Leigh Ann Gale – botanical illustration

Leigh Ann trained at The English Gardening School, Chelsea Physic Garden, and since graduating in 2004 has become a Fellow of the Hampton Court Palace Florilegium Society and an RHS medallist.

Leigh Ann’s work is influenced by colour, texture and form. She says “I love detail in plants, flowers and leaves and I always promise myself that my next project will be better than the previous one. I’m still trying to keep that promise, as each time I complete a job I see room for improvement in the next.” 

Her work has been exhibited widely, including at The Royal Botanic Gardens, Kew, Hampton Court Palace and the RHS, and is featured in the permanent collection of The Hunt Institute for Botanical Documentation, Pittsburgh, USA, the Royal Archives and many private collections in the UK and overseas. Leigh Ann is also a member of The American Society of Botanical Artists.

As well as painting, Leigh Ann now teaches botanical art throughout Sussex, Surrey and south-east London.

Janie Jones – vintage-style collage stationery and ribbons

Janie’s work is inspired by antique books and vintage images – hand printed cotton twill, cards, notebooks and silk ribbons – all created using much loved collage techniques and French typography.

Find Janie’s work on Etsy shop:


Richard Keal – green wood worker

When working with wood Richard aims to keep the making process as fluid and spontaneous as possible. When contemplating a chair, cradle or sculpture, he selects various pieces of timber then gradually makes a connection between the original vision and the wood itself.

Richard hunts for complementary shapes and hues – a curved branch for the curved leg of a chair. Sometimes the mark of the tool is important, or the obvious dowel or unusual joint – the touches that reveal what the wood has undergone to become the finished object. Irregularities are often an inspiration as they suggest questions that require solving in unexpectedly creative ways.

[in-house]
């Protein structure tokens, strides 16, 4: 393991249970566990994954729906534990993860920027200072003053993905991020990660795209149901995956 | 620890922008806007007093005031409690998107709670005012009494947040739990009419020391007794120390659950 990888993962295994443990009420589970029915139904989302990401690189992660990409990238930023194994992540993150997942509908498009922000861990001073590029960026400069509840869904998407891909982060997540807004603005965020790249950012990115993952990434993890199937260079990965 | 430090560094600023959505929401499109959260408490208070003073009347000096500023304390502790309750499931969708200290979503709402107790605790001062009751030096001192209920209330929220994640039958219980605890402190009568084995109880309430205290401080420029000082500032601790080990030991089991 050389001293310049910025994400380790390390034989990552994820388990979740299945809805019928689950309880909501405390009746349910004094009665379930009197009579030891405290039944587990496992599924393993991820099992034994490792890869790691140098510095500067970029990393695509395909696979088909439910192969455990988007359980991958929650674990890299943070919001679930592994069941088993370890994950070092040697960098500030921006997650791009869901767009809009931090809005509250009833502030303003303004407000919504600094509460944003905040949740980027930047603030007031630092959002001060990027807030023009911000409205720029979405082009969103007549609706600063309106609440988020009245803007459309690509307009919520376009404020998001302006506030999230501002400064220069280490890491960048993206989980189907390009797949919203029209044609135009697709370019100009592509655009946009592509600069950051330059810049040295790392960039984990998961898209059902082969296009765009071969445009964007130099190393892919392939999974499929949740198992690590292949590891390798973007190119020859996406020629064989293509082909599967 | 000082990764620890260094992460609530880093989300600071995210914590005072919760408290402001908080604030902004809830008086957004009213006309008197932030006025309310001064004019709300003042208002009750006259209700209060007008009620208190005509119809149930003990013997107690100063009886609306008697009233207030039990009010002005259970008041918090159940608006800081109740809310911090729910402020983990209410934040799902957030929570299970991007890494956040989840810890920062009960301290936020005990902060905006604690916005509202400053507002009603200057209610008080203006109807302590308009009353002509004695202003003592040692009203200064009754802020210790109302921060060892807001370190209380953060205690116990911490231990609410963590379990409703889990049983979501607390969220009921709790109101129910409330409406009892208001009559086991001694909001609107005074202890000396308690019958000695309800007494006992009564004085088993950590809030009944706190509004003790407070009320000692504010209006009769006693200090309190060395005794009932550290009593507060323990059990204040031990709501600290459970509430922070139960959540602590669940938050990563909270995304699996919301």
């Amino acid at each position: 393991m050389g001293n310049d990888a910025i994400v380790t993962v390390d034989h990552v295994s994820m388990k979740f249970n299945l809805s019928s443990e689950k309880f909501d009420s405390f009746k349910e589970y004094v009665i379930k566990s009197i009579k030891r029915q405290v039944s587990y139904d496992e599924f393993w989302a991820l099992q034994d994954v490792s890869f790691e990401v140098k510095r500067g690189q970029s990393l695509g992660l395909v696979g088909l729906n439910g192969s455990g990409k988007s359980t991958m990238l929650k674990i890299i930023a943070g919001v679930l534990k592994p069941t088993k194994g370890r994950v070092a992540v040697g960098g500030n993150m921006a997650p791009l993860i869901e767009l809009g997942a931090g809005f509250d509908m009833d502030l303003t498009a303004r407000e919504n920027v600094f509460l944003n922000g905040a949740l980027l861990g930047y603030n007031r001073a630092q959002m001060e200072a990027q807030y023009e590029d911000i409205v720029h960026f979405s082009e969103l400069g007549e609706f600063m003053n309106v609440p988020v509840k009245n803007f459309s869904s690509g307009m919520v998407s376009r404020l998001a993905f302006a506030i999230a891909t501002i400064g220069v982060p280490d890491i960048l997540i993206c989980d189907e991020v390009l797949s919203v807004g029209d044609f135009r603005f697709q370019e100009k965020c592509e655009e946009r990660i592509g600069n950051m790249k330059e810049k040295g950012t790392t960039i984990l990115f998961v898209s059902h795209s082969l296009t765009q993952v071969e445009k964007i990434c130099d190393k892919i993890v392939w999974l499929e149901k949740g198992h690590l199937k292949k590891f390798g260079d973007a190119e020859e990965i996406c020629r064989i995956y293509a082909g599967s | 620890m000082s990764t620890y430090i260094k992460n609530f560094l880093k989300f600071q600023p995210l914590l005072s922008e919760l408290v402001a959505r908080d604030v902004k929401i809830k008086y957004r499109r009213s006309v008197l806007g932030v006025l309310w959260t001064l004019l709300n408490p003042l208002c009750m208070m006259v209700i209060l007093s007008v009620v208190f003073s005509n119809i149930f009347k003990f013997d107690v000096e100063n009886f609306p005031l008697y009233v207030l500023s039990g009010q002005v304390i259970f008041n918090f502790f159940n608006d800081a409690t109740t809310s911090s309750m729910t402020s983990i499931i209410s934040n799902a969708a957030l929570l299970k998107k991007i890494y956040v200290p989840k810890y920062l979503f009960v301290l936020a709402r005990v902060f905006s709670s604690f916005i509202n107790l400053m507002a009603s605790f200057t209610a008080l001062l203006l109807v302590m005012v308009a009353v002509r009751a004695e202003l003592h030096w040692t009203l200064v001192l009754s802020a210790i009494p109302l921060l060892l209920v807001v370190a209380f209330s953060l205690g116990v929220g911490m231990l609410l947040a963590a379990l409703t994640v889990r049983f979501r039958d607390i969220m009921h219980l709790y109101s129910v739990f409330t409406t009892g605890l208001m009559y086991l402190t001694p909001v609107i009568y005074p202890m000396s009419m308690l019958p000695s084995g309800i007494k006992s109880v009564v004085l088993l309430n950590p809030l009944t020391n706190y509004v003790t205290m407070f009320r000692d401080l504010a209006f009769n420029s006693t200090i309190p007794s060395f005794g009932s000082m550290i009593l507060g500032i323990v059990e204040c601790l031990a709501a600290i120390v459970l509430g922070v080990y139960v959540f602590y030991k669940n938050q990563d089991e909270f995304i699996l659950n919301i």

As a self-employed woodworker Richard also undertakes any project from ordinary domestic carpentry and repairs to furniture making or large, elaborate artworks.

Lez – artist

As an artist, rather than specialise in one particular field, Lez has always preferred to explore different genres – from film and animation to illustration and graphics.  In 2011 she completed a horticulture course with Stanmer and Plumpton College, during this period becoming interested in the illustration of plants.

The paintings on display at The Garden House, Artists Open House are mixed media on card. The frames are made from reclaimed timber by homeless people in Cape Town – the money made from the frames goes towards providing a sustainable income for these homeless people.

Annie McMullan – stained glass artist

An inspiring stained glass artist, Annie creates glass sculptures and hangings that beautifully combine colour and texture, pieces that catch the light magically especially when used in a garden setting.

Annie’s signature is the fused glass insert of a flower or a tree that highlights her work.

Much Ado Books – new and second hand gardening books

Much Ado Books is an award-winning independent bookshop situated in Alfriston, East Sussex. Named Independent Bookshop of the Year in 2007, just three years after opening, they specialize in books by and about the Bloomsbury Group of artists and authors, which included Virginia Woolf, Duncan Grant and Maynard Keynes among its members; Charleston, the group’s East Sussex home, is just a few miles away.